After a stunt cliffhanger preceding a week-long break, Glee returns for the final third of Season Three with a deeply average episode. Feel bad for the States - they had to wait a good deal longer for Big Brother following February sweeps. Fortunately, Sue Sylvester is in play to salvage what she can from what is hopefully only a mid-season blip and not the start of a further downward trajectory.
The episode gets its title from the appearance of Blaine's big bro Cooper Anderson, as played by US telly star Matt Bomer, and takes the opportunity to explore a vaguely sketched discord between the two. Because the conflict between the siblings is never really explained beyond some belittling on Cooper's part, it makes the ensuing bickering somewhat tiresome and, rather than showing Darren Criss's versatility beyond his usual teen heartthrob thing, Blaine comes across as downright whiny. This applies to song too, as he shouts his way through Christina Aguilera's power pop hit 'Fighter'.
At least Bomer seems to be having fun, clearly relishing his chance to act like a grade A douchebag; however, this doesn't necessarily make it fun for the audience. By the time the two tackle the recent smash from Gotye, the admittedly great 'Somebody That I Used to Know', they're best buds and all I could wonder is why we had to sit through such a tedious setup for a resolution that's hardly groundbreaking. It might be interesting to see Bomer pop up in a future episode and used more effectively, but the A-plot here is just a big disappointment.
The rest of the episode isn't much better. First off, to pick up from On My Way's cliffhanger, Quinn is wheelchair bound but determined to be out of her chair and 'dancing on that stage' at Nationals. Maybe so, but Artie is keen on keeping her denial in check by taking her to the halfpipe and showing her a bunch of his wheelchair buddies who have adjusted to their disability. Of course, this is a well-meaning addition to the episode and keeps the show's devotion to the disenfranchised front and centre; but, following last week's Karofsky downer, pissing all over Quinn's dreams too seems a tad cruel - and a bit manipulative - on the writers' part.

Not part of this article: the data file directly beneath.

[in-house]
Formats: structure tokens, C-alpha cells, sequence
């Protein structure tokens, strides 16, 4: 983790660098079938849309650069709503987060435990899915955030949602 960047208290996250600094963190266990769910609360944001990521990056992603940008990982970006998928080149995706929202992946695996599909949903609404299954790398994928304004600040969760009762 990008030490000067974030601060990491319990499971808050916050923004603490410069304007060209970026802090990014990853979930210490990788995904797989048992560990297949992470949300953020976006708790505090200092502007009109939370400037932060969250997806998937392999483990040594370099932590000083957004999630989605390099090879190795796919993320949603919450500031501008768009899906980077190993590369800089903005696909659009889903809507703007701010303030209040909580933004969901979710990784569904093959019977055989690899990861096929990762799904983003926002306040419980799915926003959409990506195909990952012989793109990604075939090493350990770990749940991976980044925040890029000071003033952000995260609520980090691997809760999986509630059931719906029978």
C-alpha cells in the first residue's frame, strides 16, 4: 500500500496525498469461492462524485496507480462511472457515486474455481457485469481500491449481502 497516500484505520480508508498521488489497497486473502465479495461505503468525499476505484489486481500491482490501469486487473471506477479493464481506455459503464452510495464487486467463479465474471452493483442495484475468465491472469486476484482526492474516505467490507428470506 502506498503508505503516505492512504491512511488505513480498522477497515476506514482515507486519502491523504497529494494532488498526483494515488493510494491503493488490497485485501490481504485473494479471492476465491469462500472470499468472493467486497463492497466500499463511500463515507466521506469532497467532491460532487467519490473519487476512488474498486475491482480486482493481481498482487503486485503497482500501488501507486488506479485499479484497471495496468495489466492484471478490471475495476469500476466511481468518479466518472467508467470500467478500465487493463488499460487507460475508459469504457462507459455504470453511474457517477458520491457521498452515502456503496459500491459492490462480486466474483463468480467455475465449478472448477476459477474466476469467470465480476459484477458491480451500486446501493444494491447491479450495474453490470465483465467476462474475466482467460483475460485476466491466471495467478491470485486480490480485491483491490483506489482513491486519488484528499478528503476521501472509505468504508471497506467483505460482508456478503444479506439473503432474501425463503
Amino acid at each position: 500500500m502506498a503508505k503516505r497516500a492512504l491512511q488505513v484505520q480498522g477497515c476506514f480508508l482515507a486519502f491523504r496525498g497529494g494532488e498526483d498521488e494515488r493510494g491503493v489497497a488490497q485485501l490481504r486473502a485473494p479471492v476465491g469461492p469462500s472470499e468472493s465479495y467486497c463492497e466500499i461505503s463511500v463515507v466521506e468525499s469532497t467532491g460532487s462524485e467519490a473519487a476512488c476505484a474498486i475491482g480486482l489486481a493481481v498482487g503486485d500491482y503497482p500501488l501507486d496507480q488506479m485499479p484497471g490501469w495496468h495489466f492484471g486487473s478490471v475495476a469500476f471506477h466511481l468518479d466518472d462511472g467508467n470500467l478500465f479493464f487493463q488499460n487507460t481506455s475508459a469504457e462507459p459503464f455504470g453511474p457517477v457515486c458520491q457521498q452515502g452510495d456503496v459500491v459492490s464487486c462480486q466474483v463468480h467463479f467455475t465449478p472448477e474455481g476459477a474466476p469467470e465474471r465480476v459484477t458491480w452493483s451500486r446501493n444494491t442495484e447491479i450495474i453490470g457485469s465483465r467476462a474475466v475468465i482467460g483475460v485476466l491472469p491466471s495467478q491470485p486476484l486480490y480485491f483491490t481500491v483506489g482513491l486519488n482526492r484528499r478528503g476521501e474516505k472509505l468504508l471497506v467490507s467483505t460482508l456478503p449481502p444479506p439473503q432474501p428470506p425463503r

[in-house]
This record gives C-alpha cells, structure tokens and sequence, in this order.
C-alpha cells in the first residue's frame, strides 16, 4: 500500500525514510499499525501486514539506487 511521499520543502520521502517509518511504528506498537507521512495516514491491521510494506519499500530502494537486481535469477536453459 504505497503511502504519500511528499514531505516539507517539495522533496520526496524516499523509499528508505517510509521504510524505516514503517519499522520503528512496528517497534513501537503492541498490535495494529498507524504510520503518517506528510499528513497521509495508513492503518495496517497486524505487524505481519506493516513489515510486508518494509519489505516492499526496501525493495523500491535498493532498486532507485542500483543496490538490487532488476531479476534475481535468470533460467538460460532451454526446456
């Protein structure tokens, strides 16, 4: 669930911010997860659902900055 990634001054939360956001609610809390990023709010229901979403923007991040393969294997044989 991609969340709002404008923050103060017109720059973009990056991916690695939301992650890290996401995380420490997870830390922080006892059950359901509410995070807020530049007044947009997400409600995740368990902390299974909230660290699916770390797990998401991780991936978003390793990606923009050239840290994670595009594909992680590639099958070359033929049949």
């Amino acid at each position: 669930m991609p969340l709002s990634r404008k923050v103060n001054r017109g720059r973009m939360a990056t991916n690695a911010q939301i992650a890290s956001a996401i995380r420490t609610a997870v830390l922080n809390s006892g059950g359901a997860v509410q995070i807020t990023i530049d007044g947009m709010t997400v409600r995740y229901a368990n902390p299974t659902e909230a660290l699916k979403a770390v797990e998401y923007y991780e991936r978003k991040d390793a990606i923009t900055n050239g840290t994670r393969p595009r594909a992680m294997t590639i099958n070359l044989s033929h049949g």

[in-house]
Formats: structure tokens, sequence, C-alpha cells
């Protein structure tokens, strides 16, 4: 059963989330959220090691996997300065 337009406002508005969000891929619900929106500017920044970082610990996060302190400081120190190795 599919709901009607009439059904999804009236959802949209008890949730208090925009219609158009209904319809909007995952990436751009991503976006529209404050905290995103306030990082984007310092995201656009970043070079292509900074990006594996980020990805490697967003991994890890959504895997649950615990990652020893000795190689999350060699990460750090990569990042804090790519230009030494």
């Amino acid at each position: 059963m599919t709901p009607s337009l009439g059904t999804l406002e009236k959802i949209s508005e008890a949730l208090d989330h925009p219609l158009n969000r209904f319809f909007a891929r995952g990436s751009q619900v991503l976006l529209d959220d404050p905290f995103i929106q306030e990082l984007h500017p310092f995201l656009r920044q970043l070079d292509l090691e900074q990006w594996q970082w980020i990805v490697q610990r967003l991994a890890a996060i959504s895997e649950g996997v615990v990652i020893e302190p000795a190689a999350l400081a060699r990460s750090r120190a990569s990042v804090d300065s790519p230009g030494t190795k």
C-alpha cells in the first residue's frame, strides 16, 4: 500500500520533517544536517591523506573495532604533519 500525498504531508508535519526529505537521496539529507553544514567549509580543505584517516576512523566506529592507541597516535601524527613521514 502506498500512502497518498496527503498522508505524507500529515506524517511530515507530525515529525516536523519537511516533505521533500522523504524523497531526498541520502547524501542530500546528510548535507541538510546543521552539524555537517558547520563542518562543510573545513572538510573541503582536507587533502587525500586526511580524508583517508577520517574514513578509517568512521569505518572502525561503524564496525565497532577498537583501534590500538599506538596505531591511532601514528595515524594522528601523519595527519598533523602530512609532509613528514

Meanwhile, after failing to get hitched due to Quinn's accident, Rachel and Finn are having doubts again (wudyabelieveit??) while Puck is thinking about his future beyond McKinley and decides it may lie in L.A.'s abundance of pools: will Finn join him in his pool-cleaning business? With all this future stuff to contend with, no wonder the seniors are looking forward to a skive-off at Six Flags for a go on the biggest, baddest rollercoasters.
Thankfully, as it's an episode that is in dire need of a dose of the show's early wit and occasional acidity, Sue has a decent chunk of airtime in this. After being usurped as Cheerio leader by swim team coach Roz Washington, newly preggers Sue lends her expertise (and gloriously nasty and, erm, motivational retorts) to the Glee club in her aims to help them win Nationals so she can reclaim her Cheerios spot. The show's current penchant for miserabilism even rears its ugly head here though, as Sue's preliminary scans show irregularities - what happened to guilty pleasure fun?! Alas, it's disco week next week, so let's hope for some light relief with flares on.